By Parvathy VK
Monsoon refers to the big seasonal winds blowing from the Indian ocean and the Arabian sea bringing heavy rainfall. The term ‘monsoon’ was first used in the Indian subcontinent. This season lasts from June to September of each year. Indian economy is often called as ‘monsoon economy’. It is often stated that ‘agriculture is the backbone of Indian economy’. If so, it is then to be added that ‘monsoon is the backbone of Indian agriculture’. Indian agriculture is heavily dependent on monsoons. The production of crops like rice, cotton, oilseeds and coarse grains varies according to the arrival and availability of rainfall. Half of India’s farm products come from crops planted during the first half of June to September season. Now, the most important part, the relationship between a seasonal natural phenomenon and the growth of trillion dollar Indian economy- Good monsoons correlate with a booming economy, thus, giving signs of improved economic conditions and growth prospects. On the other hand, a week or failed monsoon can result in declined agricultural output, poor economic conditions, poverty and substantially hinder overall economic growth.
Agriculture sector accounts for around 17-20% of the GDP. 75% of Indians are directly or indirectly dependent on agriculture. If a good harvest brings prosperity in the economy, people’s standard of living and per capita income will be increased. Similarly, increased output reduces the nation’s dependency on import of food grains, thus enabling domestic producers to gain out of this situation. India is regarded as world’s second largest producer of rice, wheat, sugar and cotton. Higher farm output will be reflected in food prices and help the government to take steps to cut the fiscal deficit and farm subsidies. It can also impact the demand for gold in India. Despite the economic slowdown and depreciation of Indian rupee, India continues to be a major importer of gold in the international market. Higher rainfall facilitates the irrigation of farm lands without depending on the motors which are run by using diesel and other oil products. Thus, the demand for subsidised diesel which is used for irrigational purpose and makes up for around 40% of India’s oil product demand can be controlled.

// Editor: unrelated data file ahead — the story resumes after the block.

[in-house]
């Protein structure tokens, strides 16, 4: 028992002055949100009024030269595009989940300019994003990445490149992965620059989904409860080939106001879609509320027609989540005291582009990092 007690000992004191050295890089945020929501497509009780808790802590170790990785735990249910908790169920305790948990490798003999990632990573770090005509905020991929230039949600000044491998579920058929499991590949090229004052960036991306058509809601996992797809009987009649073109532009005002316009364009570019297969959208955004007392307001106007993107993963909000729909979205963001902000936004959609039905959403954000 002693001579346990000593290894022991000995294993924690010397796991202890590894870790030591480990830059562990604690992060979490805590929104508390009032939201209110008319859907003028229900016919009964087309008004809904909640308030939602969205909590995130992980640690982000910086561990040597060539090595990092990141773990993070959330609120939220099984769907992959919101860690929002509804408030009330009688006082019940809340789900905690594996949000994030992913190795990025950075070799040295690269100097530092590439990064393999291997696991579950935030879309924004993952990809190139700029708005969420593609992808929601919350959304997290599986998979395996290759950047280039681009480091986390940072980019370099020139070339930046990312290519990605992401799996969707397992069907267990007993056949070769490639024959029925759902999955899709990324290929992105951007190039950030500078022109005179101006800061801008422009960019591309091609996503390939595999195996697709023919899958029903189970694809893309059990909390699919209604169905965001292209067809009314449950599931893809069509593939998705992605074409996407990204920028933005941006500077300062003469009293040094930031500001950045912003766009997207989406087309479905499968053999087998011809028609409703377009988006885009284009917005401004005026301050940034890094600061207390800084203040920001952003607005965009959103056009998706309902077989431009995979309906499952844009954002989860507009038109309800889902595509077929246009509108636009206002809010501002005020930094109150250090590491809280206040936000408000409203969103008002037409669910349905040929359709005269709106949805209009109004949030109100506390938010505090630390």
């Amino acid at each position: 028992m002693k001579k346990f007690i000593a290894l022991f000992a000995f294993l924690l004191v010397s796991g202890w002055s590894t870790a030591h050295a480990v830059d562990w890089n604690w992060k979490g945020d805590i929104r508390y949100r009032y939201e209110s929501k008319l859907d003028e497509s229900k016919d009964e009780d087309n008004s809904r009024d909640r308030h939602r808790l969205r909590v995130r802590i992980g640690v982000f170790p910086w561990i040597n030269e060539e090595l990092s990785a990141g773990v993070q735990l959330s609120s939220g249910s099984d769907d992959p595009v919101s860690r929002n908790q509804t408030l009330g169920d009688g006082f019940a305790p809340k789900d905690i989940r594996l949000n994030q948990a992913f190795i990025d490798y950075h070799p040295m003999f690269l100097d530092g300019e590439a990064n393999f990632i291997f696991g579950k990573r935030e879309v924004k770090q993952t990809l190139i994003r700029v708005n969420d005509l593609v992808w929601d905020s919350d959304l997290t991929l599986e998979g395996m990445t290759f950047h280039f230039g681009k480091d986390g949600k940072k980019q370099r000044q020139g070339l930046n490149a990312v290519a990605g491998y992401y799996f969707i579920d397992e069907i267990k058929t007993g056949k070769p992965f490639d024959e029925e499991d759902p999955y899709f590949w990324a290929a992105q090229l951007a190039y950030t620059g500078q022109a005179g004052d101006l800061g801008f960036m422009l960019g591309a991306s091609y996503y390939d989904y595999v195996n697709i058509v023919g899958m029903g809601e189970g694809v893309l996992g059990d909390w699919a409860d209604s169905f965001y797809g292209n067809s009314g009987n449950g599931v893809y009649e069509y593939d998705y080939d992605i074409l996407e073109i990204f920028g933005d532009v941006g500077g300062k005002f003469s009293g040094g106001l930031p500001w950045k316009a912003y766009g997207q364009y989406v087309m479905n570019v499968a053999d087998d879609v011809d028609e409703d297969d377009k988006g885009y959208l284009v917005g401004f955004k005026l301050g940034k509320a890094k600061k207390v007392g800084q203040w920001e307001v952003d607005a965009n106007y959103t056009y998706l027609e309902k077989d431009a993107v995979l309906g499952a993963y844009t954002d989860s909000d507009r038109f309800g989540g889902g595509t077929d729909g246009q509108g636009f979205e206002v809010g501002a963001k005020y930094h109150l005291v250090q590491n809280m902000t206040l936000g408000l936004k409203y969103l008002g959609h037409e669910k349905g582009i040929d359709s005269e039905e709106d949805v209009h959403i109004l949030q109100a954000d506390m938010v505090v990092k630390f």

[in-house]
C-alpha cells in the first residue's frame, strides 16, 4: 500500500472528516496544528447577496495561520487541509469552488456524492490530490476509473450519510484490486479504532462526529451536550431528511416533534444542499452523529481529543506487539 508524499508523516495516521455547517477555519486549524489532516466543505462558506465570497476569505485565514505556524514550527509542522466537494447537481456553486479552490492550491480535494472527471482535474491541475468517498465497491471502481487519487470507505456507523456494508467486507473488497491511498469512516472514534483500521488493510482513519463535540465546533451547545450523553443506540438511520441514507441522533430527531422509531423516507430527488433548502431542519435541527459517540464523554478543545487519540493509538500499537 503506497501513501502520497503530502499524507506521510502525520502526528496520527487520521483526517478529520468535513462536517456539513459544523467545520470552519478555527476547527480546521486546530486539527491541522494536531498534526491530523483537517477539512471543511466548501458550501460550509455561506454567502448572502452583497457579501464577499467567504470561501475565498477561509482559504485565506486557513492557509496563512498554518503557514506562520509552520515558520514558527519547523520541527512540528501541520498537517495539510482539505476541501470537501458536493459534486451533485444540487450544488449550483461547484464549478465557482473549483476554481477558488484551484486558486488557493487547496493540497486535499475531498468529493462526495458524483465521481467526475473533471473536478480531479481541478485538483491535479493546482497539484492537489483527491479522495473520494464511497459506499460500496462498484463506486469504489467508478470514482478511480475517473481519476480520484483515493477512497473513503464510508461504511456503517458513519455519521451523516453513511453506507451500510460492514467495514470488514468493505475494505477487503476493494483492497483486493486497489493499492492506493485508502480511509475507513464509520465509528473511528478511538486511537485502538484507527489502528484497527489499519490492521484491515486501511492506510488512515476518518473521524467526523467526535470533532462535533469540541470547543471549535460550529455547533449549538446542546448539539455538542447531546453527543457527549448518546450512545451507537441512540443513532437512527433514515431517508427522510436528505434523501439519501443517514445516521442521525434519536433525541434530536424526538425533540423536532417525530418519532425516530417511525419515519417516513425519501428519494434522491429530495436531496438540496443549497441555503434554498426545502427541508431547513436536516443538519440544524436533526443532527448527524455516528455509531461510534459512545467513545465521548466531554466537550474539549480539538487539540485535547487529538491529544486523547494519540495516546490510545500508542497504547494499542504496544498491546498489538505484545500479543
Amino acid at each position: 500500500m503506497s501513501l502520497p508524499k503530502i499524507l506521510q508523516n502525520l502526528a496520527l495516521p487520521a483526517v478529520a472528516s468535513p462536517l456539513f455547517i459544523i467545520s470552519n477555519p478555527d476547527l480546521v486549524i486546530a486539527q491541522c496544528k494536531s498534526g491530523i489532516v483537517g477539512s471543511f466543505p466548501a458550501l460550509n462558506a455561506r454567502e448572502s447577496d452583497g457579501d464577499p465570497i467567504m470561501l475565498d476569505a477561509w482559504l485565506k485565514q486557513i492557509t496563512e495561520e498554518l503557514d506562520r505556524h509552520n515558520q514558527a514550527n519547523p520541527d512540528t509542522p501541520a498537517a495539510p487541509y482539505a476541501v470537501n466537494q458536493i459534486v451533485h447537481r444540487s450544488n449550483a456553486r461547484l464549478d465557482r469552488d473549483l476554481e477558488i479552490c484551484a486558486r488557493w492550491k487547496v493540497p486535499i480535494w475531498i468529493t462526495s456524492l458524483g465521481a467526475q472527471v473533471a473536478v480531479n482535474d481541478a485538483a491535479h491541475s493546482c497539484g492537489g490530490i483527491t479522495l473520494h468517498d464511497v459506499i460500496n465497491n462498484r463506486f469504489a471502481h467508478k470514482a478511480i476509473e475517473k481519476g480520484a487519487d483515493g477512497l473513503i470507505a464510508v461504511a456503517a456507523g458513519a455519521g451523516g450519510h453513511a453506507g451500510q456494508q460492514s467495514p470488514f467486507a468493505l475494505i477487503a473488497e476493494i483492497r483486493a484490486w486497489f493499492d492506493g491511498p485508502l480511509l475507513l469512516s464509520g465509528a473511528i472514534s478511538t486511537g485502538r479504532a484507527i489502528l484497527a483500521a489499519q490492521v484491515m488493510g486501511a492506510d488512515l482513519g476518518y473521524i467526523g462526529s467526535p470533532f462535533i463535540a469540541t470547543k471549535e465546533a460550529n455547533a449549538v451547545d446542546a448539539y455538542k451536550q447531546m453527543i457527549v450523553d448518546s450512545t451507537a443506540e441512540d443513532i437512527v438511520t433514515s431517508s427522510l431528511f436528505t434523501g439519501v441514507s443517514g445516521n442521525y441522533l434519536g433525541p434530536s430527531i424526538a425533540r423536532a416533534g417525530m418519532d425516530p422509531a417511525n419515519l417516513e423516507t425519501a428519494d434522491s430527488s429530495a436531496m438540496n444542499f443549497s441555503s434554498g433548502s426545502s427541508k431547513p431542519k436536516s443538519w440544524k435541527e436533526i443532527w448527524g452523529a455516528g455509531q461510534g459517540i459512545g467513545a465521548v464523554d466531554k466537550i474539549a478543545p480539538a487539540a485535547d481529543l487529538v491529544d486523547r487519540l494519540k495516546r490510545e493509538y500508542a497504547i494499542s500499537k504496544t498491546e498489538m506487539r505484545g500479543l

As per Indian meteorological department, monsoon is considered normal if rainfall is 96% to 104% of the long period average (50 years average). If the rainfall is 104% to 110% of LPA, it is above the normal level and a rainfall of 90% to 96% of LPA is regarded as below the normal level. Indian meteorological department in April this year predicted the monsoon to be normal at 98% of LPA. To add on to the expectations, this year we have a timely arrival of monsoon. Last year the availability of monsoon was 92% of LPA, which was below the normal level. As per the report by global research firm Ipsos, India’s economic confidence improved marginally despite the uncertainties that has affected our country, due to the prospect of good monsoon.
Despite significant advances in technology, Indian agriculture continues to be rain dependent and fluctuations in agricultural production continue to be driven by variations in the intensity of rain. In 2009, the availability of monsoon was not up to the mark and we had to depend on import of several food grains such as sugar. This resulted in the shoot up of global sugar prices to record highs pushing up inflation. Interestingly, the master brains at the apex bank and the key policy makers of the country are also chasing the monsoon like the millions of farmers in the country. Monsoon outlook and its impact on inflation would be a key factor in the central bank’s monetary policy actions.
Every year, the economy’s prospects and downfalls are being reflected in the gift of nature- monsoon.
In India, monsoon is the key to determine agricultural output, consumer spending, inflation and overall economic growth. If we are blessed with timely normal monsoons, it can definitely bring prosperity in our economy.